My Winthrop Experience

Name: Catherine Zende '12
Residence: Greenville, S.C.
Degree: Science communication
Occupation: Information developer

Catherine Zende '12 believes it's so important for women to get involved in the technical field, not just for diversity, but for the huge impact it can have on our lives.

"Many of our everyday experiences and devices are shaped by technical professionals who design, test and build solutions," said the Greenville, South Carolina, resident. "When there aren't women involved in these processes, many things that affect women can be unaccounted for, and many good ideas about how to build a better world are not pursued."

Zende points to the discoveries and creations of legendary women like Marie Curie, Grace Hopper, Shirley Jackson, Jane Goodall and Katherine Johnson — "just to name a few!"

"Many young women who might initially be interested in STEM-related fields get discouraged by not seeing female industry leaders," she added. "Women who join technical fields can serve as inspiration for future generations of scientists, inventors and builders."

As the daughter of an English teacher and an electrical engineer, Zende knew she wanted a major that combined her interest in the STEM fields with her aptitude for writing.

Enter Winthrop University's communications and technical writing offerings.

"Winthrop stood out because no other school had a program quite like it," she said. "In addition, Winthrop had a reputation as being a school that deeply cares about students. With small class sizes and a walkable campus, it seemed like a great fit."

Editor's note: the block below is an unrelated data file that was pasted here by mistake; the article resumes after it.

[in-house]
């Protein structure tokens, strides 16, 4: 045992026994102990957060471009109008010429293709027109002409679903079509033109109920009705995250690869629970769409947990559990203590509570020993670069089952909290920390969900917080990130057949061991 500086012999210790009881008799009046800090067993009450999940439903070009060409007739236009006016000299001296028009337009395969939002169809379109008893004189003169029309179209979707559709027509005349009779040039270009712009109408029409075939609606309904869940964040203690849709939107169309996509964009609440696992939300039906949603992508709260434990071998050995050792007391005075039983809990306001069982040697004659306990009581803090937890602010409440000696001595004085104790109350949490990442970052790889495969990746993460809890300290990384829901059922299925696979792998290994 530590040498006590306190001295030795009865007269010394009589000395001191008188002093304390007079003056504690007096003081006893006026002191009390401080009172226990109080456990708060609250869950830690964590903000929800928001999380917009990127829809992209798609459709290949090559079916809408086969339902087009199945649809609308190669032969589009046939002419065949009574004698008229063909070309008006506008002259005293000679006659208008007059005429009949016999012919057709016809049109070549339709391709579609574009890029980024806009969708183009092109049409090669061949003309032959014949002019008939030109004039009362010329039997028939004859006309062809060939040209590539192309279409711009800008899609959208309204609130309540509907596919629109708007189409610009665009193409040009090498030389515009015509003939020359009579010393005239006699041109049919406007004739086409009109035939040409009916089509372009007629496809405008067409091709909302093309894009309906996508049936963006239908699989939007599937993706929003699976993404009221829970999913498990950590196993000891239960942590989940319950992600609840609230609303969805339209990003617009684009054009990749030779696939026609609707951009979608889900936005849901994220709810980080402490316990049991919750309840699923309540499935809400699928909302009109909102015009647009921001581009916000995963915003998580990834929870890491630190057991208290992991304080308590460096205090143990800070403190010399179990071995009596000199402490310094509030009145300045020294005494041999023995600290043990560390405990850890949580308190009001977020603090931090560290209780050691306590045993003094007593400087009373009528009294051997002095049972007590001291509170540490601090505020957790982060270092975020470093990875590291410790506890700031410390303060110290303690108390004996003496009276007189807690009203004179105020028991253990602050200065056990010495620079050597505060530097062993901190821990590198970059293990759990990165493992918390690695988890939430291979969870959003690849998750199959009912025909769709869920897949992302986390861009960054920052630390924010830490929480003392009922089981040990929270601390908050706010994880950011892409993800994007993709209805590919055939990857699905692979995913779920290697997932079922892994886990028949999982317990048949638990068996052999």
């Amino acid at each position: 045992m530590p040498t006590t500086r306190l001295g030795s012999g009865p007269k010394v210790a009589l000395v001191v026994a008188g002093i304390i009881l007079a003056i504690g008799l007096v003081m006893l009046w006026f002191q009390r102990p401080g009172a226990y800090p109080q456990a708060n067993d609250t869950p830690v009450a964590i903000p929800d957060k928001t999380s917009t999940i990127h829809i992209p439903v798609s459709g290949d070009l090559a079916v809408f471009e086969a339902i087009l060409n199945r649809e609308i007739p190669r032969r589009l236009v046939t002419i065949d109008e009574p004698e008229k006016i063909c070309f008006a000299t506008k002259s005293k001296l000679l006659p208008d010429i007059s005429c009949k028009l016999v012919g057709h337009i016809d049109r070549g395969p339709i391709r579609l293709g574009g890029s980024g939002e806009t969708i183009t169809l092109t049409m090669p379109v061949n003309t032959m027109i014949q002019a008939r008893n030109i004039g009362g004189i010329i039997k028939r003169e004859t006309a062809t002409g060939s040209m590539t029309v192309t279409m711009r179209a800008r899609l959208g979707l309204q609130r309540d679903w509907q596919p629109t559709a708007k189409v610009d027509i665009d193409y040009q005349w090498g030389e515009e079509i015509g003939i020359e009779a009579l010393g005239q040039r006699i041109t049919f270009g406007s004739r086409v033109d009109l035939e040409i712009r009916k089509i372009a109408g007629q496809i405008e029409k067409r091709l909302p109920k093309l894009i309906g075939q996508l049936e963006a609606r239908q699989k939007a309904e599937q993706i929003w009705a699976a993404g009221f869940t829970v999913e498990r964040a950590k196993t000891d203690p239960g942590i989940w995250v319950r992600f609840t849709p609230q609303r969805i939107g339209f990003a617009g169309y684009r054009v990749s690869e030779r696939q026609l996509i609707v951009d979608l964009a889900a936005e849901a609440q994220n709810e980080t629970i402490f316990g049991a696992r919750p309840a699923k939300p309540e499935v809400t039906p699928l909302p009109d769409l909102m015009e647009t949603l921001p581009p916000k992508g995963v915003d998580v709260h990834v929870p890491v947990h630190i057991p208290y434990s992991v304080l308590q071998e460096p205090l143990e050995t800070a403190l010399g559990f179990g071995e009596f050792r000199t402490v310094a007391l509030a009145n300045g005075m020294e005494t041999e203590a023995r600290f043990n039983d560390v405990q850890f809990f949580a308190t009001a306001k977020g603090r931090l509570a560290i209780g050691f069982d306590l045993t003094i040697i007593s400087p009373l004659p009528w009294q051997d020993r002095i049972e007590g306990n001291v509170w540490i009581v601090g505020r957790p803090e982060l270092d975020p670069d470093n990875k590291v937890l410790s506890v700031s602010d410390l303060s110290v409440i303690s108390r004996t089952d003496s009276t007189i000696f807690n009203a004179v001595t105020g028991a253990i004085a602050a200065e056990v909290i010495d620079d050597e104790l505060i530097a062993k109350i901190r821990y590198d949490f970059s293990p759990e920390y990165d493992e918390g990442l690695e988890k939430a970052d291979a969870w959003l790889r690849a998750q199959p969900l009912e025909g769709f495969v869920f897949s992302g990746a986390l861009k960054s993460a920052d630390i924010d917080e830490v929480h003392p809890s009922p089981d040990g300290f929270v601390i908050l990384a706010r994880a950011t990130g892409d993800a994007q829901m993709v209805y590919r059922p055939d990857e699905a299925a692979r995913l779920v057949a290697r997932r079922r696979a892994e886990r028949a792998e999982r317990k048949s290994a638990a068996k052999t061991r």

Zende dove right in, exploring all the university had to offer. She appreciated the way her science communications focus combined science, computer technology, journalism and writing. The WRIT 366 course in technical communication stands out the most for her. A core class for technical communicators, it shows the many ways people in that field can work in the business world, too.

"[Instructor of English] Marilyn Montgomery was a great inspiration to me because of her personal experience as a technical writer," she said. "She validated that my dreams and aspirations had real-world applicability. Since I was graduating at a time when the job market was competitive, I was unsure if I could use my degree as intended. She showed me that technical communication can be flexible and applied to a variety of industries."

Zende also served as science and technology editor for The Johnsonian, Winthrop's student-run weekly newspaper. On the weekends, she mentored her former high school robotics team in Mauldin, and still leads them to competitions to this day.

She currently works as an information developer for Infor, a tech company that builds business applications with scientific insights, delivered as a cloud service. Each day, she works with software engineers to learn about and document enhancements for Infor's software product, Enterprise Asset Management. She previously worked as a project administrative assistant at aeSolutions, a process safety engineering company.

"Writing user guides and documentation may not sound thrilling to most, but this was what I had imagined myself doing while in college," she said. "The task of taking complex, software engineering information and condensing and rewriting it for general audiences is challenging and rewarding. The software product that I work on is used in hospital systems, manufacturing, transportation, and many other industries."